On 13 June, the boundaries of local electoral areas all over the country changed.
“The vast majority of Dubliners don’t realise that boundary changes took place […], but for councillors, it was an important day,” says Ray McAdam, Fine Gael councillor for the new Dublin North Inner City ward.
It means residents in new or changed wards may be voting in next year’s local elections for councillors they’re less familiar with. And some councillors will be representing areas they haven’t before.
The changes come after a process started when Minister of State for Local Government and Electoral Reform John Paul Phelan gave terms of reference to two independent Local Electoral Boundary Committees.
The committees took submissions from the public, from organisations, and from councillors, and then published two reports forming the basis for the new boundaries.
The boundaries of local electoral areas aren’t necessarily changed every five years before an election, even if committees are set up to review them.
But in some cases, changes are necessary, depending on the terms of reference the committees are given, a spokesperson for the Department of Housing, Planning and Local Government said by email.
“For example, the terms of reference state that the number of councillors assigned to a local electoral area shall be not less than 4 and not more than 7,” the spokesperson said.
So areas previously with more than seven seats will need to be changed. In the Dublin City Council area, Beaumont-Donaghmede had nine, the North Inner City had eight, and Pembroke-South Dock had eight.
Aside from reducing the number of seats in some areas, among the committees’ other goals was to “consider reducing the size of territorially large local electoral areas”, the spokesperson said.
For the Dublin City Council area, the committee recommended increasing the number of local electoral areas from nine to 11, and redrawing the shapes of existing districts.
Bringing Some Communities Together
A number of submissions to the committees mentioned the importance of keeping communities together, since some areas, like Phibsborough and Drimnagh have historically been split between electoral areas.
Phibsborough has a population of more than 10,000 people, says Labour representative for Dublin Central, Marie Sherlock.
Until this month, they had been divided between the Cabra-Finglas and North Inner City electoral areas. As a result, says Sherlock, “there hasn’t been effective political representation” for the area.
So what difference will having Phibsborough in the new Cabra-Glasnevin ward make now?
For one thing, it would likely make the redevelopment of Phibsborough Shopping centre easier, says Sherlock, as well as the overall regeneration of the area.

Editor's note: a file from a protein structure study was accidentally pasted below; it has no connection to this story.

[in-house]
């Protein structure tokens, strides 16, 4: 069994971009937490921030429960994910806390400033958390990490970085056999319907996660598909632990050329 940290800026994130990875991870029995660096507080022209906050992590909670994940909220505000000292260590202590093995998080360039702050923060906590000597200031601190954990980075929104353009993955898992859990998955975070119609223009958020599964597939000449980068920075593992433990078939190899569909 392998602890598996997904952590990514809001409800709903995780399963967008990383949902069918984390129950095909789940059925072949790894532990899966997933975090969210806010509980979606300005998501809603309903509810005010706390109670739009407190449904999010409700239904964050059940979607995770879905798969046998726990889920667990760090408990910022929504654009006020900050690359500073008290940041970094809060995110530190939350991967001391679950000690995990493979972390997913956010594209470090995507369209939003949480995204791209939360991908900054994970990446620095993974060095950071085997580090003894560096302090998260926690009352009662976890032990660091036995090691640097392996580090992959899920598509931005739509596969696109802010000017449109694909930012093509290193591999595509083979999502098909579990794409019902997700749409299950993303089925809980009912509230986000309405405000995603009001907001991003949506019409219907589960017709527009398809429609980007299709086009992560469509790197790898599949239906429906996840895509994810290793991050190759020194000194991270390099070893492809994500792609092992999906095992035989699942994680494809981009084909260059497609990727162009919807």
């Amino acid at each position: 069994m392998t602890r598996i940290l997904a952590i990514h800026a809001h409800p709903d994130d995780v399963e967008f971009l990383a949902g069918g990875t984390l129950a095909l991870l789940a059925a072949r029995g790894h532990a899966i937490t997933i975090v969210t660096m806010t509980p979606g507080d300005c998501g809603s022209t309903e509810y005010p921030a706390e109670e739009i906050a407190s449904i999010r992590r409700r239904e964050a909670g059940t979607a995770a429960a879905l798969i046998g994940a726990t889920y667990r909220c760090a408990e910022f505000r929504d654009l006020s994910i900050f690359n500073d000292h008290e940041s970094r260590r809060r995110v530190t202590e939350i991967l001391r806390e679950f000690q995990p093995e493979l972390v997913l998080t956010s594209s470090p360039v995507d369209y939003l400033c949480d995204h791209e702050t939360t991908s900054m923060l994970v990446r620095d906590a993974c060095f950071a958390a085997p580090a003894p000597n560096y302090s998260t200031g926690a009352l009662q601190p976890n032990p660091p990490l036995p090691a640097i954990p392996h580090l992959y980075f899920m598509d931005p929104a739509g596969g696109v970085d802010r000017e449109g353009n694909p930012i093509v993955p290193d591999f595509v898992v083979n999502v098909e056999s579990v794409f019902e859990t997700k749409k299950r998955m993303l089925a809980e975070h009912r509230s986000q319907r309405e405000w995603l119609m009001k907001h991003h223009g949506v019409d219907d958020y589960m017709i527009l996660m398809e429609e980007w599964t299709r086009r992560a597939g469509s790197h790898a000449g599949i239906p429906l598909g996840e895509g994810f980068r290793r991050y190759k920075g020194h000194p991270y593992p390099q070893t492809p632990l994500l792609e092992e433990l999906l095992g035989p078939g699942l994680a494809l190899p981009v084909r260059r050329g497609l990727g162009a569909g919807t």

Phibsborough has “fallen into disrepair over the years because of the crash. […] It means now there can be a clearer focus on the area as a whole, and not just sections of it,” says Sherlock.
The changes to the boundaries might be good for residents of Phibsborough, but they have created challenges for local representatives.
“On the figures of the last local elections, about a third of my vote will be taken out of the area, which will be a challenge,” McAdam says.
Still, he says he thinks the changes make sense. “What it means is, all the issues pertaining to Phibsborough will come under the same electoral area,” he says, and people will be able to vote for the same candidates.
“At the end of the day, you’re running for election in a particular area. There’s no reason for you not to know the issues in your area,” says McAdam.
Some Communities Still Split
Unlike Phibsborough, Drimnagh remains split between electoral areas, even after the changes.
“We’re at the tail end of Ballyfermot, and the tail end of Crumlin”, and the councillors who represent Drimnagh get most of their votes from those areas, says Peter Burke, chair of the Drimnagh Residents Association.
“This is the cause of the fact that Drimnagh doesn’t get a proper whack of funding,” Burke says. “You go around Drimnagh and you can’t point to any serious investment.”
“I would love to have a group set up by whoever is responsible for the wards to have a real public debate, to tell them they’re destroying Drimnagh. I don’t think they know they’re destroying Drimnagh,” he says.
(Eoin Neylon, chair of the group Tidy Drimnagh, made a submission to the committee, saying that the area being split “has largely resulted in Drimnagh falling between two stools when it comes to funding and focus for development and local services”.)
The new boundaries mean that lower Drimnagh is in the same ward as part of Rathmines, which is also split, says independent Councillor Paul Hand, who represents the new Ballyfermot-Drimnagh ward.
Inchicore is split now too: between Ballyfermot-Drimnagh, and the South-West Inner City, Hand says.
The creation of smaller electoral areas, with fewer seats each, will make things harder for independents and smaller parties, Hand said, and give an advantage to the larger parties.